of potential solutions, nor is there a well-described set of permissible operations<br />

that may be incorporated into the plan<br />

Every wicked problem is essentially unique<br />

Every wicked problem can be considered to be a symptom of another problem<br />

The existence of a discrepancy representing a wicked problem can be explained in<br />

numerous ways. The choice of explanation determines the nature of the problem's<br />

resolution<br />

The planner has no right to be wrong<br />

The nature of wicked problems. Source: Rittel, Horst W.J., Webber, Melvin M.: Dilemmas in a General Theory of<br />

Planning. Policy Sciences, 4, 1973 (155-169)<br />

Forecasts - Scenarios - Hopes; Kees van der Heijden, Scenarios - The Art of Strategic Conversation, Seite 90 <strong>und</strong><br />

92, 1996<br />

Pigeon skulls, as drawn by Darwin, 1868<br />

Charles Darwin, photographed by Julia Margaret Cameron, 1868 Charles Darwin, The Origin of the Species/Diagram representing the divergence of species, 1859<br />

Das vorliegende Material dient allein internen Lehrzwecken an der Universität St.Gallen.<br />

Jede (auch auszugsweise) Veröffentlichung, Vervielfältigung, Hosting oder Weitergabe,<br />

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04.04.2011<br />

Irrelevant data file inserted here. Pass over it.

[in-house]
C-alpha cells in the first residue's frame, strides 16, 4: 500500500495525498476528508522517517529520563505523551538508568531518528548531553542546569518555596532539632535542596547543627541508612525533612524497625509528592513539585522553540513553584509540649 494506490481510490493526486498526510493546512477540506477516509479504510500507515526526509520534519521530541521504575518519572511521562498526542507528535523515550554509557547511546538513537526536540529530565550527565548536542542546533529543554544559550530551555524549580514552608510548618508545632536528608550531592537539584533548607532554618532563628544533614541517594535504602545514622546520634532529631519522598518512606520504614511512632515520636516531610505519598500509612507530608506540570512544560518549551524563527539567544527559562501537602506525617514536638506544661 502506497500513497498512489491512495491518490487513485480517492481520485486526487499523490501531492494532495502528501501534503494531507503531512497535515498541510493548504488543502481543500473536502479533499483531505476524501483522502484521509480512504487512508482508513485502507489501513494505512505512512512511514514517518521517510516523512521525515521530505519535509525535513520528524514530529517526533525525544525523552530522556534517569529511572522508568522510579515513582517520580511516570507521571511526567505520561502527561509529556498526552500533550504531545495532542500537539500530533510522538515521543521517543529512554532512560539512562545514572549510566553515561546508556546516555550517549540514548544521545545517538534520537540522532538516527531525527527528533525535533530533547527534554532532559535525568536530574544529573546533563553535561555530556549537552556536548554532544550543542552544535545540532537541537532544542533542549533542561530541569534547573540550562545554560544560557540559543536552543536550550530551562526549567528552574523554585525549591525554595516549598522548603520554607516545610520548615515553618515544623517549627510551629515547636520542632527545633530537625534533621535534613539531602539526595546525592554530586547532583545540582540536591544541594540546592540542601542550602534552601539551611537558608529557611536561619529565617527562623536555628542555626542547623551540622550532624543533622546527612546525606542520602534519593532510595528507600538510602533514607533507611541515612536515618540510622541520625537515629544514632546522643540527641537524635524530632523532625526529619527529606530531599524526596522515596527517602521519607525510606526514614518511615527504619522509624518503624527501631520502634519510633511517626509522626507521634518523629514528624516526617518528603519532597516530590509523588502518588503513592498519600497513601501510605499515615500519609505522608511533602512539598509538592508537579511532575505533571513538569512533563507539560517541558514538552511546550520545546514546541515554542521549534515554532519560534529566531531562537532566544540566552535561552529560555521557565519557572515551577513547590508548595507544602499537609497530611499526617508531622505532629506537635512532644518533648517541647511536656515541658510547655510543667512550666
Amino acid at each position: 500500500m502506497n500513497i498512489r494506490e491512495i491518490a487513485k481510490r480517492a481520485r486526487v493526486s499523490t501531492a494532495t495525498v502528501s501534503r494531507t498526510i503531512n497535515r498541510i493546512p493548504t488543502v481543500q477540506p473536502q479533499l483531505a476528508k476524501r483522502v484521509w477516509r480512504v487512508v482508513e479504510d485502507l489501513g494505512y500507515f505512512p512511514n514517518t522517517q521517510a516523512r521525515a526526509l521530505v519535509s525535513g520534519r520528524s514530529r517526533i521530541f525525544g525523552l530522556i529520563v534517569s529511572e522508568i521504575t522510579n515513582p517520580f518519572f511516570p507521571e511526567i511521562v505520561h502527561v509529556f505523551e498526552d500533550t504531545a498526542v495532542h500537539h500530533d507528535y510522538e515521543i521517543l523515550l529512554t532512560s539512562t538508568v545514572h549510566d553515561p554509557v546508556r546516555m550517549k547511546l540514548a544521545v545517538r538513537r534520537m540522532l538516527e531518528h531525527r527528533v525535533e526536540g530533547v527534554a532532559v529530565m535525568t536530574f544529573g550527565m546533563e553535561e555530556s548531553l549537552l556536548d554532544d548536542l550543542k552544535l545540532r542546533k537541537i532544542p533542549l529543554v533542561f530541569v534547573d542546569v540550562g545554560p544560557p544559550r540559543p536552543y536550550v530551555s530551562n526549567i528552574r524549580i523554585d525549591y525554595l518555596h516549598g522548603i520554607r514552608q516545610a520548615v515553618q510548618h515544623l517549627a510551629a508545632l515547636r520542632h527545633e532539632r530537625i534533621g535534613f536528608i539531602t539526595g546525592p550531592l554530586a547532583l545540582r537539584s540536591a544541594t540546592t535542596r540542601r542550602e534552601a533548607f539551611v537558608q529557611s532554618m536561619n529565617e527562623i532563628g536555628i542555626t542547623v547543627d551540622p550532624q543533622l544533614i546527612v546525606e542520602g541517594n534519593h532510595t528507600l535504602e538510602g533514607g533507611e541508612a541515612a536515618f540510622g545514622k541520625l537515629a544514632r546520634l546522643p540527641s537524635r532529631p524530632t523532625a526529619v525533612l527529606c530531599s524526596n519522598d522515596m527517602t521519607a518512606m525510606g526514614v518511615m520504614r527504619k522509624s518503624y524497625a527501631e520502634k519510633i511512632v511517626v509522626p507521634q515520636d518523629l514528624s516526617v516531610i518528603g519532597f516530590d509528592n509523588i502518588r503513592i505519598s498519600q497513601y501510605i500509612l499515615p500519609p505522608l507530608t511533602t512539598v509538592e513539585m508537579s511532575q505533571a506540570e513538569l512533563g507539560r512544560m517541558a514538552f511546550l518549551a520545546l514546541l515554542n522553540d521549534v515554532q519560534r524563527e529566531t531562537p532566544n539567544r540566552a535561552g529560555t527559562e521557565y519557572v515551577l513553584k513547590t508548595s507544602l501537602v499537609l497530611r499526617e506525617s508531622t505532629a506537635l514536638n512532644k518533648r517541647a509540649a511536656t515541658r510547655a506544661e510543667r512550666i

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TU München / ETH Zürich<br />

Page 13


Seminar SUSTAINING THE CITY (FS 2011)<br />

<strong>Planen</strong> <strong>und</strong> <strong>Entscheiden</strong> <strong>unter</strong> <strong>Unsicherheit</strong> (<strong>Salewski</strong> <strong>4.4.2011</strong>)<br />

FOLIENAUSZUG<br />

Rem Koolhaas, Delirious New York, 1978; City of the Captive Globe, 1972<br />

t=1<br />

Form<br />

Prozess<br />

rahmengebend<br />

t=2 gross<br />

t=3<br />

gross<br />

Form<br />

Prozess<br />

rahmengebend<br />

klein<br />

detailliert<br />

Kees van der Heijden, Forecasts - Scenarios - Hopes; Scenarios, The Art of Strategic Conversation, 1996<br />

Form<br />

Prozess<br />

rahmengebend<br />

Strategisches Entwerfen<br />

Das vorliegende Material dient allein internen Lehrzwecken an der Universität St.Gallen.<br />

Jede (auch auszugsweise) Veröffentlichung, Vervielfältigung, Hosting oder Weitergabe,<br />

sowie artfremde Verwendung sind <strong>unter</strong>sagt. Bei Fragen bitte wenden an: michaeli@tum.de<br />

04.04.2011<br />

©Mark Michaeli, Christian <strong>Salewski</strong><br />

TU München / ETH Zürich<br />

gross<br />

klein<br />

klein<br />

detailliert<br />

detailliert<br />

Page 14


Seminar SUSTAINING THE CITY (FS 2011)<br />

<strong>Planen</strong> <strong>und</strong> <strong>Entscheiden</strong> <strong>unter</strong> <strong>Unsicherheit</strong> (<strong>Salewski</strong> <strong>4.4.2011</strong>)<br />

FOLIENAUSZUG<br />

1) creating a desirable vision<br />

2) radical questioning of instruments<br />

3) controlling topology and fields of intervention<br />

4) identifying key projects and priorities<br />

5) working with existing structures and qualities<br />

6) designing and testing new typologies<br />

7) adapting to changing requirements<br />

8) providing an applicable set of strategies<br />

ETH Zürich, Institute of Urban Design, Teaching Agenda<br />

2) radical questioning of instruments<br />